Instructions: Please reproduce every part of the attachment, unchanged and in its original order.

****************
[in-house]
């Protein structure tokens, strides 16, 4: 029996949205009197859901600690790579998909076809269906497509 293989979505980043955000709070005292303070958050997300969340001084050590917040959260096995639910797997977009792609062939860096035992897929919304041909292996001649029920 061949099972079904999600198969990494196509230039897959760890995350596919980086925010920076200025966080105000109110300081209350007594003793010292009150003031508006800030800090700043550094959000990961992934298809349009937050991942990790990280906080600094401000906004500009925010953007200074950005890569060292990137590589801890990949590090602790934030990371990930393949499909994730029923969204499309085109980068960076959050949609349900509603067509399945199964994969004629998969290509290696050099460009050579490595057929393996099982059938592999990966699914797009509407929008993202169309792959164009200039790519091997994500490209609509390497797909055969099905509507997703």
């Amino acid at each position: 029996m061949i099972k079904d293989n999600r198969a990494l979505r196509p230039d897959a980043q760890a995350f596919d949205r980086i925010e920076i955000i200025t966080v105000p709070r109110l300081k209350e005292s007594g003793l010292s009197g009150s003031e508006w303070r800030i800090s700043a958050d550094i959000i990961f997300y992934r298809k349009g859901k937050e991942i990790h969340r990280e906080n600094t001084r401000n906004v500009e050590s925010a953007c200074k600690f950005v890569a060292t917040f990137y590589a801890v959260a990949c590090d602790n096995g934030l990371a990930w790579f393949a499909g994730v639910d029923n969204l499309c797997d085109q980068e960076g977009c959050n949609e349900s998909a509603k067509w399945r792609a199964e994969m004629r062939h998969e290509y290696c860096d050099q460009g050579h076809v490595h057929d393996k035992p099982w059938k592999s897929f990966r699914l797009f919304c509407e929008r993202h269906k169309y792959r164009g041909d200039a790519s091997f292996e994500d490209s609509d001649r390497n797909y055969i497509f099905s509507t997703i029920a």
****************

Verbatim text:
[in-house]
């Protein structure tokens, strides 16, 4: 029996949205009197859901600690790579998909076809269906497509 293989979505980043955000709070005292303070958050997300969340001084050590917040959260096995639910797997977009792609062939860096035992897929919304041909292996001649029920 061949099972079904999600198969990494196509230039897959760890995350596919980086925010920076200025966080105000109110300081209350007594003793010292009150003031508006800030800090700043550094959000990961992934298809349009937050991942990790990280906080600094401000906004500009925010953007200074950005890569060292990137590589801890990949590090602790934030990371990930393949499909994730029923969204499309085109980068960076959050949609349900509603067509399945199964994969004629998969290509290696050099460009050579490595057929393996099982059938592999990966699914797009509407929008993202169309792959164009200039790519091997994500490209609509390497797909055969099905509507997703």
């Amino acid at each position: 029996m061949i099972k079904d293989n999600r198969a990494l979505r196509p230039d897959a980043q760890a995350f596919d949205r980086i925010e920076i955000i200025t966080v105000p709070r109110l300081k209350e005292s007594g003793l010292s009197g009150s003031e508006w303070r800030i800090s700043a958050d550094i959000i990961f997300y992934r298809k349009g859901k937050e991942i990790h969340r990280e906080n600094t001084r401000n906004v500009e050590s925010a953007c200074k600690f950005v890569a060292t917040f990137y590589a801890v959260a990949c590090d602790n096995g934030l990371a990930w790579f393949a499909g994730v639910d029923n969204l499309c797997d085109q980068e960076g977009c959050n949609e349900s998909a509603k067509w399945r792609a199964e994969m004629r062939h998969e290509y290696c860096d050099q460009g050579h076809v490595h057929d393996k035992p099982w059938k592999s897929f990966r699914l797009f919304c509407e929008r993202h269906k169309y792959r164009g041909d200039a790519s091997f292996e994500d490209s609509d001649r390497n797909y055969i497509f099905s509507t997703i029920a």